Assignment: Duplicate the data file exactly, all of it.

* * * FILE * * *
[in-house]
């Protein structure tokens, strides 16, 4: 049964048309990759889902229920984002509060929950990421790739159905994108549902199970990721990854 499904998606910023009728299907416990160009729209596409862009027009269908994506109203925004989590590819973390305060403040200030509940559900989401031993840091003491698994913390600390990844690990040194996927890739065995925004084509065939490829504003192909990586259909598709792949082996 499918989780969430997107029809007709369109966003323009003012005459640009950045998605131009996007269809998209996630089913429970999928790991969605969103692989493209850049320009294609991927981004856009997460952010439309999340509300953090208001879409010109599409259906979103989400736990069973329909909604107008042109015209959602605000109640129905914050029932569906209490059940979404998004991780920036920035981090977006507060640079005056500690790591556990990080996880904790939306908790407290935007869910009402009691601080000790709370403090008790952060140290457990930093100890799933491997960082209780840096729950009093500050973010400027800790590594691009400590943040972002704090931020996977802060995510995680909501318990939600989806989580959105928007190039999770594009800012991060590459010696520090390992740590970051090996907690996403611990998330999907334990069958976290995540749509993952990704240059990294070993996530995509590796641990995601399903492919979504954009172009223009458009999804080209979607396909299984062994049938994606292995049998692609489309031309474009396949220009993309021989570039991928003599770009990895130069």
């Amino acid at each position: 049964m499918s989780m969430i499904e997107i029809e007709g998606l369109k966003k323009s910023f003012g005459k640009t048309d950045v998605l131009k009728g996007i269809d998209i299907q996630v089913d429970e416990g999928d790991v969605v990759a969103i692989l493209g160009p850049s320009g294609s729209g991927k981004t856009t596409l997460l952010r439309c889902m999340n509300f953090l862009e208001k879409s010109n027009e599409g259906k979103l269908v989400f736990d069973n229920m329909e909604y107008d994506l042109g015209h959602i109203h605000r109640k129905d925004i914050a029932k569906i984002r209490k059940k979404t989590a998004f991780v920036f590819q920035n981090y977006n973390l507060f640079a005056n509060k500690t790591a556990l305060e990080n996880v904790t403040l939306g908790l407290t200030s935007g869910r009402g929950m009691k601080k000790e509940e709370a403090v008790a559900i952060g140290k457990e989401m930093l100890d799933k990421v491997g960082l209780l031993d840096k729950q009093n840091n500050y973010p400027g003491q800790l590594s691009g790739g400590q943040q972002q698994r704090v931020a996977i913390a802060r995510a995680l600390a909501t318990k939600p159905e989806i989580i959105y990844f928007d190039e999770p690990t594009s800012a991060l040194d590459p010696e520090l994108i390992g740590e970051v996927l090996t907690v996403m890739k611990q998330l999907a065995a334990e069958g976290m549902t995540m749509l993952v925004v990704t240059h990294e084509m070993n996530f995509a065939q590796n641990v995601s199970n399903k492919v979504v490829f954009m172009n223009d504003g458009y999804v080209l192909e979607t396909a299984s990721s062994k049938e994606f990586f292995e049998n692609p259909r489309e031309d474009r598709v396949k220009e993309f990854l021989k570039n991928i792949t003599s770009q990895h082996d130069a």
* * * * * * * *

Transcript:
[in-house]
């Protein structure tokens, strides 16, 4: 049964048309990759889902229920984002509060929950990421790739159905994108549902199970990721990854 499904998606910023009728299907416990160009729209596409862009027009269908994506109203925004989590590819973390305060403040200030509940559900989401031993840091003491698994913390600390990844690990040194996927890739065995925004084509065939490829504003192909990586259909598709792949082996 499918989780969430997107029809007709369109966003323009003012005459640009950045998605131009996007269809998209996630089913429970999928790991969605969103692989493209850049320009294609991927981004856009997460952010439309999340509300953090208001879409010109599409259906979103989400736990069973329909909604107008042109015209959602605000109640129905914050029932569906209490059940979404998004991780920036920035981090977006507060640079005056500690790591556990990080996880904790939306908790407290935007869910009402009691601080000790709370403090008790952060140290457990930093100890799933491997960082209780840096729950009093500050973010400027800790590594691009400590943040972002704090931020996977802060995510995680909501318990939600989806989580959105928007190039999770594009800012991060590459010696520090390992740590970051090996907690996403611990998330999907334990069958976290995540749509993952990704240059990294070993996530995509590796641990995601399903492919979504954009172009223009458009999804080209979607396909299984062994049938994606292995049998692609489309031309474009396949220009993309021989570039991928003599770009990895130069």
């Amino acid at each position: 049964m499918s989780m969430i499904e997107i029809e007709g998606l369109k966003k323009s910023f003012g005459k640009t048309d950045v998605l131009k009728g996007i269809d998209i299907q996630v089913d429970e416990g999928d790991v969605v990759a969103i692989l493209g160009p850049s320009g294609s729209g991927k981004t856009t596409l997460l952010r439309c889902m999340n509300f953090l862009e208001k879409s010109n027009e599409g259906k979103l269908v989400f736990d069973n229920m329909e909604y107008d994506l042109g015209h959602i109203h605000r109640k129905d925004i914050a029932k569906i984002r209490k059940k979404t989590a998004f991780v920036f590819q920035n981090y977006n973390l507060f640079a005056n509060k500690t790591a556990l305060e990080n996880v904790t403040l939306g908790l407290t200030s935007g869910r009402g929950m009691k601080k000790e509940e709370a403090v008790a559900i952060g140290k457990e989401m930093l100890d799933k990421v491997g960082l209780l031993d840096k729950q009093n840091n500050y973010p400027g003491q800790l590594s691009g790739g400590q943040q972002q698994r704090v931020a996977i913390a802060r995510a995680l600390a909501t318990k939600p159905e989806i989580i959105y990844f928007d190039e999770p690990t594009s800012a991060l040194d590459p010696e520090l994108i390992g740590e970051v996927l090996t907690v996403m890739k611990q998330l999907a065995a334990e069958g976290m549902t995540m749509l993952v925004v990704t240059h990294e084509m070993n996530f995509a065939q590796n641990v995601s199970n399903k492919v979504v490829f954009m172009n223009d504003g458009y999804v080209l192909e979607t396909a299984s990721s062994k049938e994606f990586f292995e049998n692609p259909r489309e031309d474009r598709v396949k220009e993309f990854l021989k570039n991928i792949t003599s770009q990895h082996d130069a």